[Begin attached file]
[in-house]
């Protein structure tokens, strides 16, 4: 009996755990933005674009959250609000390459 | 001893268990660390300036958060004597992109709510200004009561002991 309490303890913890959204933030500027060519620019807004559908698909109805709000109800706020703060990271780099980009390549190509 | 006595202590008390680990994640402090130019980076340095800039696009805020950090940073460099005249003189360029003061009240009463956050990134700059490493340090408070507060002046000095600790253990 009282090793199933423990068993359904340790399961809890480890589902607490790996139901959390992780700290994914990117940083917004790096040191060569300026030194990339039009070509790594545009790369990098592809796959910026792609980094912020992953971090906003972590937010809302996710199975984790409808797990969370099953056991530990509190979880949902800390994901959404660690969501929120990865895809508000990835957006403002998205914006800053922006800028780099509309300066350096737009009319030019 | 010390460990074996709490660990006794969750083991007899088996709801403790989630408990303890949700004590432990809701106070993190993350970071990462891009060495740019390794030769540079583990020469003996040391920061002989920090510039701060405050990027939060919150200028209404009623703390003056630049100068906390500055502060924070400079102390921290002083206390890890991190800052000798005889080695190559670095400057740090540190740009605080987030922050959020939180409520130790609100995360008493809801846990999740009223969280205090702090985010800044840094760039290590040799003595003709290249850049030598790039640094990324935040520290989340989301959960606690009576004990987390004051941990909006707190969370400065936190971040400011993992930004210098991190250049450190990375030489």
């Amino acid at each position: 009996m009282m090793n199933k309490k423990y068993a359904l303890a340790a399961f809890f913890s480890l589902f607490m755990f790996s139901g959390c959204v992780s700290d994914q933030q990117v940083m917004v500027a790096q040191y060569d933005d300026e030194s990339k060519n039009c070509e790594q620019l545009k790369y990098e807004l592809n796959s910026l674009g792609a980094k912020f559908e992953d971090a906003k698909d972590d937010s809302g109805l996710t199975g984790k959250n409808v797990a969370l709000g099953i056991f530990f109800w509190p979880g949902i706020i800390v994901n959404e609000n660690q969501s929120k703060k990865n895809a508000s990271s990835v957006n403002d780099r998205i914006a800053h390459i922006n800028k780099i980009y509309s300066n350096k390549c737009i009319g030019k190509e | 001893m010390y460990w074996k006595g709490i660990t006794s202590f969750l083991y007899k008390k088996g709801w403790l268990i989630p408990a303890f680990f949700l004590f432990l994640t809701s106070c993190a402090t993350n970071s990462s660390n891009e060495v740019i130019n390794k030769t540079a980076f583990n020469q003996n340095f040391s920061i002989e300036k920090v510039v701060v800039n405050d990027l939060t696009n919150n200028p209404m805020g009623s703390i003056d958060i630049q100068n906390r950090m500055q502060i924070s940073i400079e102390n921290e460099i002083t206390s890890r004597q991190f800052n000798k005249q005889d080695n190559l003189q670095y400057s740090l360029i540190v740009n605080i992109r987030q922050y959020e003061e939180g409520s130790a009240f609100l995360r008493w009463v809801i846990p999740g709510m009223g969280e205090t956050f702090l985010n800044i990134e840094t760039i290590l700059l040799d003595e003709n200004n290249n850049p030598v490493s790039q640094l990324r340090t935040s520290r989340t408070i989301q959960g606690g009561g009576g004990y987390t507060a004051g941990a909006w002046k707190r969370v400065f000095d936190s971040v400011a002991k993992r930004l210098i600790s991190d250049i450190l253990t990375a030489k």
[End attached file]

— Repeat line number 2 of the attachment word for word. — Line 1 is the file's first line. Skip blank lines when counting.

């Protein structure tokens, strides 16, 4: 009996755990933005674009959250609000390459 | 001893268990660390300036958060004597992109709510200004009561002991 309490303890913890959204933030500027060519620019807004559908698909109805709000109800706020703060990271780099980009390549190509 | 006595202590008390680990994640402090130019980076340095800039696009805020950090940073460099005249003189360029003061009240009463956050990134700059490493340090408070507060002046000095600790253990 009282090793199933423990068993359904340790399961809890480890589902607490790996139901959390992780700290994914990117940083917004790096040191060569300026030194990339039009070509790594545009790369990098592809796959910026792609980094912020992953971090906003972590937010809302996710199975984790409808797990969370099953056991530990509190979880949902800390994901959404660690969501929120990865895809508000990835957006403002998205914006800053922006800028780099509309300066350096737009009319030019 | 010390460990074996709490660990006794969750083991007899088996709801403790989630408990303890949700004590432990809701106070993190993350970071990462891009060495740019390794030769540079583990020469003996040391920061002989920090510039701060405050990027939060919150200028209404009623703390003056630049100068906390500055502060924070400079102390921290002083206390890890991190800052000798005889080695190559670095400057740090540190740009605080987030922050959020939180409520130790609100995360008493809801846990999740009223969280205090702090985010800044840094760039290590040799003595003709290249850049030598790039640094990324935040520290989340989301959960606690009576004990987390004051941990909006707190969370400065936190971040400011993992930004210098991190250049450190990375030489």